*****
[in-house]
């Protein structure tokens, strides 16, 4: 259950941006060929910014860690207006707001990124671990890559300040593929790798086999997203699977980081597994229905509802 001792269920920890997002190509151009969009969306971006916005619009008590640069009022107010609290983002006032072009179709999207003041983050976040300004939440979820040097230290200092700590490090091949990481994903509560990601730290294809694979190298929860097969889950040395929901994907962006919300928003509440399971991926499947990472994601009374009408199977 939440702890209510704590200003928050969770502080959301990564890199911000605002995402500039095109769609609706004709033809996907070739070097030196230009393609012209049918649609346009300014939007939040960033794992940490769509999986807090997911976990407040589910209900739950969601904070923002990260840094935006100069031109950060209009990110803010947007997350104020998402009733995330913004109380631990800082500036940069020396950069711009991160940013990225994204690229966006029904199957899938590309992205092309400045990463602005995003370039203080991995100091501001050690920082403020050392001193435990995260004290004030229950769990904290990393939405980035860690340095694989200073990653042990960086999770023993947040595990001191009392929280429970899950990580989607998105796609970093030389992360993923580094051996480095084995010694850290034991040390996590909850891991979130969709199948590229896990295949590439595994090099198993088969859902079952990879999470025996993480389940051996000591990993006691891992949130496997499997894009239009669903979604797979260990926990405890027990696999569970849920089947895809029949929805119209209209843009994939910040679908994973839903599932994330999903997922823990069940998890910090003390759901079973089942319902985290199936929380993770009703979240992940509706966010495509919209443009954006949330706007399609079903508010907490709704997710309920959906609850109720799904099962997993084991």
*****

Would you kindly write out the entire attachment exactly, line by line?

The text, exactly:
[in-house]
């Protein structure tokens, strides 16, 4: 259950941006060929910014860690207006707001990124671990890559300040593929790798086999997203699977980081597994229905509802 001792269920920890997002190509151009969009969306971006916005619009008590640069009022107010609290983002006032072009179709999207003041983050976040300004939440979820040097230290200092700590490090091949990481994903509560990601730290294809694979190298929860097969889950040395929901994907962006919300928003509440399971991926499947990472994601009374009408199977 939440702890209510704590200003928050969770502080959301990564890199911000605002995402500039095109769609609706004709033809996907070739070097030196230009393609012209049918649609346009300014939007939040960033794992940490769509999986807090997911976990407040589910209900739950969601904070923002990260840094935006100069031109950060209009990110803010947007997350104020998402009733995330913004109380631990800082500036940069020396950069711009991160940013990225994204690229966006029904199957899938590309992205092309400045990463602005995003370039203080991995100091501001050690920082403020050392001193435990995260004290004030229950769990904290990393939405980035860690340095694989200073990653042990960086999770023993947040595990001191009392929280429970899950990580989607998105796609970093030389992360993923580094051996480095084995010694850290034991040390996590909850891991979130969709199948590229896990295949590439595994090099198993088969859902079952990879999470025996993480389940051996000591990993006691891992949130496997499997894009239009669903979604797979260990926990405890027990696999569970849920089947895809029949929805119209209209843009994939910040679908994973839903599932994330999903997922823990069940998890910090003390759901079973089942319902985290199936929380993770009703979240992940509706966010495509919209443009954006949330706007399609079903508010907490709704997710309920959906609850109720799904099962997993084991």